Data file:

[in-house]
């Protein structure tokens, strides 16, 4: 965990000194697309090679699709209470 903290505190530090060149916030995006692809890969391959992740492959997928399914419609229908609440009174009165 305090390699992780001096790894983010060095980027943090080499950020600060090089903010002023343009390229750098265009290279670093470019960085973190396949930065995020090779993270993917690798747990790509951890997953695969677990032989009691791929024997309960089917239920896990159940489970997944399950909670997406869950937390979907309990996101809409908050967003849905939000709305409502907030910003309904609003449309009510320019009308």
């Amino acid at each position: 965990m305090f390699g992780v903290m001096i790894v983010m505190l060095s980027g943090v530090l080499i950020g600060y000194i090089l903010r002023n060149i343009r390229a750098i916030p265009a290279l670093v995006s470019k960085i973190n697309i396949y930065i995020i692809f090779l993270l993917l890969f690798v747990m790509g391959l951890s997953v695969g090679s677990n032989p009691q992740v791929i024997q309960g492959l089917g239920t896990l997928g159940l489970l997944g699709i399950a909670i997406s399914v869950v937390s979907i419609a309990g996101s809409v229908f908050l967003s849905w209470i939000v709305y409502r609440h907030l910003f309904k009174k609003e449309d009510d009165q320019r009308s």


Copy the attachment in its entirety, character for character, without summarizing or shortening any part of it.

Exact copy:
[in-house]
């Protein structure tokens, strides 16, 4: 965990000194697309090679699709209470 903290505190530090060149916030995006692809890969391959992740492959997928399914419609229908609440009174009165 305090390699992780001096790894983010060095980027943090080499950020600060090089903010002023343009390229750098265009290279670093470019960085973190396949930065995020090779993270993917690798747990790509951890997953695969677990032989009691791929024997309960089917239920896990159940489970997944399950909670997406869950937390979907309990996101809409908050967003849905939000709305409502907030910003309904609003449309009510320019009308």
């Amino acid at each position: 965990m305090f390699g992780v903290m001096i790894v983010m505190l060095s980027g943090v530090l080499i950020g600060y000194i090089l903010r002023n060149i343009r390229a750098i916030p265009a290279l670093v995006s470019k960085i973190n697309i396949y930065i995020i692809f090779l993270l993917l890969f690798v747990m790509g391959l951890s997953v695969g090679s677990n032989p009691q992740v791929i024997q309960g492959l089917g239920t896990l997928g159940l489970l997944g699709i399950a909670i997406s399914v869950v937390s979907i419609a309990g996101s809409v229908f908050l967003s849905w209470i939000v709305y409502r609440h907030l910003f309904k009174k609003e449309d009510d009165q320019r009308s």